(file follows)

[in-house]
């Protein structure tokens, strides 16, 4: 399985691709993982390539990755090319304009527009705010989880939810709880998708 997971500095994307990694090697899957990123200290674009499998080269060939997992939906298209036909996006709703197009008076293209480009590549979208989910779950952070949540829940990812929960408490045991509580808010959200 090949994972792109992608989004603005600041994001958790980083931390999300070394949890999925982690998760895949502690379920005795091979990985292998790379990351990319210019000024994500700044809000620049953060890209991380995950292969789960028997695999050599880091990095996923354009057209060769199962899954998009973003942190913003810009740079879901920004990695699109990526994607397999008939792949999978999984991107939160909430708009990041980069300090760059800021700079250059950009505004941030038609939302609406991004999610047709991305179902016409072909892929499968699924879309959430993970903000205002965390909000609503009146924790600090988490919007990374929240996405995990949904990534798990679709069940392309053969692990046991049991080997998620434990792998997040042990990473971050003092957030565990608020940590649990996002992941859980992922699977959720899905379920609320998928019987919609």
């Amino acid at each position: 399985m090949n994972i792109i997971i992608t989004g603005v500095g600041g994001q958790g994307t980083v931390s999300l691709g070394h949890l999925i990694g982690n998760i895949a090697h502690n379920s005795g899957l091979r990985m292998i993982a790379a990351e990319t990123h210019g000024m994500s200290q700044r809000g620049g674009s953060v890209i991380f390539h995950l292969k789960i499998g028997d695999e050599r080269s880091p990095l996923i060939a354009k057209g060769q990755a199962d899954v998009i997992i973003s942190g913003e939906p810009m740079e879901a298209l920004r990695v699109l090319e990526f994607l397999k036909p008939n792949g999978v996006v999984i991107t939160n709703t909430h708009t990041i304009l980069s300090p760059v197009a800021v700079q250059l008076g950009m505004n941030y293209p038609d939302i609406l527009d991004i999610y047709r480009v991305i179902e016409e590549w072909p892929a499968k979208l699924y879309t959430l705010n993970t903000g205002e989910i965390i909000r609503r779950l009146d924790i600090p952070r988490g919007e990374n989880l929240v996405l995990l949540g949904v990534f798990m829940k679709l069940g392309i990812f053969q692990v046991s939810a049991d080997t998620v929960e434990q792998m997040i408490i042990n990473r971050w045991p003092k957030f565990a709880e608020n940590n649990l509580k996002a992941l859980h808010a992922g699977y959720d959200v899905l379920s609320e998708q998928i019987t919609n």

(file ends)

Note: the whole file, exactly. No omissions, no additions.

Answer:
[in-house]
């Protein structure tokens, strides 16, 4: 399985691709993982390539990755090319304009527009705010989880939810709880998708 997971500095994307990694090697899957990123200290674009499998080269060939997992939906298209036909996006709703197009008076293209480009590549979208989910779950952070949540829940990812929960408490045991509580808010959200 090949994972792109992608989004603005600041994001958790980083931390999300070394949890999925982690998760895949502690379920005795091979990985292998790379990351990319210019000024994500700044809000620049953060890209991380995950292969789960028997695999050599880091990095996923354009057209060769199962899954998009973003942190913003810009740079879901920004990695699109990526994607397999008939792949999978999984991107939160909430708009990041980069300090760059800021700079250059950009505004941030038609939302609406991004999610047709991305179902016409072909892929499968699924879309959430993970903000205002965390909000609503009146924790600090988490919007990374929240996405995990949904990534798990679709069940392309053969692990046991049991080997998620434990792998997040042990990473971050003092957030565990608020940590649990996002992941859980992922699977959720899905379920609320998928019987919609």
């Amino acid at each position: 399985m090949n994972i792109i997971i992608t989004g603005v500095g600041g994001q958790g994307t980083v931390s999300l691709g070394h949890l999925i990694g982690n998760i895949a090697h502690n379920s005795g899957l091979r990985m292998i993982a790379a990351e990319t990123h210019g000024m994500s200290q700044r809000g620049g674009s953060v890209i991380f390539h995950l292969k789960i499998g028997d695999e050599r080269s880091p990095l996923i060939a354009k057209g060769q990755a199962d899954v998009i997992i973003s942190g913003e939906p810009m740079e879901a298209l920004r990695v699109l090319e990526f994607l397999k036909p008939n792949g999978v996006v999984i991107t939160n709703t909430h708009t990041i304009l980069s300090p760059v197009a800021v700079q250059l008076g950009m505004n941030y293209p038609d939302i609406l527009d991004i999610y047709r480009v991305i179902e016409e590549w072909p892929a499968k979208l699924y879309t959430l705010n993970t903000g205002e989910i965390i909000r609503r779950l009146d924790i600090p952070r988490g919007e990374n989880l929240v996405l995990l949540g949904v990534f798990m829940k679709l069940g392309i990812f053969q692990v046991s939810a049991d080997t998620v929960e434990q792998m997040i408490i042990n990473r971050w045991p003092k957030f565990a709880e608020n940590n649990l509580k996002a992941l859980h808010a992922g699977y959720d959200v899905l379920s609320e998708q998928i019987t919609n």